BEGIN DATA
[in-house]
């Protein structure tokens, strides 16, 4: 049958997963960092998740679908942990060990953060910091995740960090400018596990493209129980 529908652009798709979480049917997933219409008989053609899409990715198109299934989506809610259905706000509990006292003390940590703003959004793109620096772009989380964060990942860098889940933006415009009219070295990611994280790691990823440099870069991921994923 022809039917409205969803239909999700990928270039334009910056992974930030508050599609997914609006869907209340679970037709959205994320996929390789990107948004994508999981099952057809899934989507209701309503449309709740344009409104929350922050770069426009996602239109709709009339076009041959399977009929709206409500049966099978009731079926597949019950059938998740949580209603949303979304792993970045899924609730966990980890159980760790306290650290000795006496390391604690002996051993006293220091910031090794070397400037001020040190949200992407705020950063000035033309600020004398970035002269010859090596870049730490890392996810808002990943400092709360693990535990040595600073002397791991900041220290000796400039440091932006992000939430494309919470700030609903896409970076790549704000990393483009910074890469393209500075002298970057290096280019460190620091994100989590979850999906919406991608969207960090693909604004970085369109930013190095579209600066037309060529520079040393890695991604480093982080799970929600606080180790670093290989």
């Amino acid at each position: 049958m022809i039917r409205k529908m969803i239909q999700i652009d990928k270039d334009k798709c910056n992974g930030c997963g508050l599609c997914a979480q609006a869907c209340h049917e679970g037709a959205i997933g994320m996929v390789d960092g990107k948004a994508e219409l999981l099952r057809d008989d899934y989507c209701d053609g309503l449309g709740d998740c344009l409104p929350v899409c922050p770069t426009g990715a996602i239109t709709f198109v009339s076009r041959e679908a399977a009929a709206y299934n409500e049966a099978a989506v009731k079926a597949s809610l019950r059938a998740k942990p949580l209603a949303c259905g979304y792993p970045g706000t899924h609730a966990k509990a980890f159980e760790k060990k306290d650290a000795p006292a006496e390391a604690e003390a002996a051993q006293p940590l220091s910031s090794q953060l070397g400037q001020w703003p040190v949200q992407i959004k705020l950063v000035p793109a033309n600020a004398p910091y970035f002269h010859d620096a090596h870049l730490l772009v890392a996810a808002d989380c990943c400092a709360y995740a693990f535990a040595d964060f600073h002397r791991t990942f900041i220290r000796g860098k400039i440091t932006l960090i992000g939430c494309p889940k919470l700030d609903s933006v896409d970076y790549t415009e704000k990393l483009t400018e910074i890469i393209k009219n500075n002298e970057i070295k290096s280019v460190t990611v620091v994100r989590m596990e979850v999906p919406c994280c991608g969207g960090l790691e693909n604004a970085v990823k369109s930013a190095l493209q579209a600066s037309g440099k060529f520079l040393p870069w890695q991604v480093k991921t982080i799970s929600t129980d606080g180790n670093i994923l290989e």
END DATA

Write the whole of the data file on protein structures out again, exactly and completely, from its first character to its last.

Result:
[in-house]
């Protein structure tokens, strides 16, 4: 049958997963960092998740679908942990060990953060910091995740960090400018596990493209129980 529908652009798709979480049917997933219409008989053609899409990715198109299934989506809610259905706000509990006292003390940590703003959004793109620096772009989380964060990942860098889940933006415009009219070295990611994280790691990823440099870069991921994923 022809039917409205969803239909999700990928270039334009910056992974930030508050599609997914609006869907209340679970037709959205994320996929390789990107948004994508999981099952057809899934989507209701309503449309709740344009409104929350922050770069426009996602239109709709009339076009041959399977009929709206409500049966099978009731079926597949019950059938998740949580209603949303979304792993970045899924609730966990980890159980760790306290650290000795006496390391604690002996051993006293220091910031090794070397400037001020040190949200992407705020950063000035033309600020004398970035002269010859090596870049730490890392996810808002990943400092709360693990535990040595600073002397791991900041220290000796400039440091932006992000939430494309919470700030609903896409970076790549704000990393483009910074890469393209500075002298970057290096280019460190620091994100989590979850999906919406991608969207960090693909604004970085369109930013190095579209600066037309060529520079040393890695991604480093982080799970929600606080180790670093290989």
């Amino acid at each position: 049958m022809i039917r409205k529908m969803i239909q999700i652009d990928k270039d334009k798709c910056n992974g930030c997963g508050l599609c997914a979480q609006a869907c209340h049917e679970g037709a959205i997933g994320m996929v390789d960092g990107k948004a994508e219409l999981l099952r057809d008989d899934y989507c209701d053609g309503l449309g709740d998740c344009l409104p929350v899409c922050p770069t426009g990715a996602i239109t709709f198109v009339s076009r041959e679908a399977a009929a709206y299934n409500e049966a099978a989506v009731k079926a597949s809610l019950r059938a998740k942990p949580l209603a949303c259905g979304y792993p970045g706000t899924h609730a966990k509990a980890f159980e760790k060990k306290d650290a000795p006292a006496e390391a604690e003390a002996a051993q006293p940590l220091s910031s090794q953060l070397g400037q001020w703003p040190v949200q992407i959004k705020l950063v000035p793109a033309n600020a004398p910091y970035f002269h010859d620096a090596h870049l730490l772009v890392a996810a808002d989380c990943c400092a709360y995740a693990f535990a040595d964060f600073h002397r791991t990942f900041i220290r000796g860098k400039i440091t932006l960090i992000g939430c494309p889940k919470l700030d609903s933006v896409d970076y790549t415009e704000k990393l483009t400018e910074i890469i393209k009219n500075n002298e970057i070295k290096s280019v460190t990611v620091v994100r989590m596990e979850v999906p919406c994280c991608g969207g960090l790691e693909n604004a970085v990823k369109s930013a190095l493209q579209a600066s037309g440099k060529f520079l040393p870069w890695q991604v480093k991921t982080i799970s929600t129980d606080g180790n670093i994923l290989e």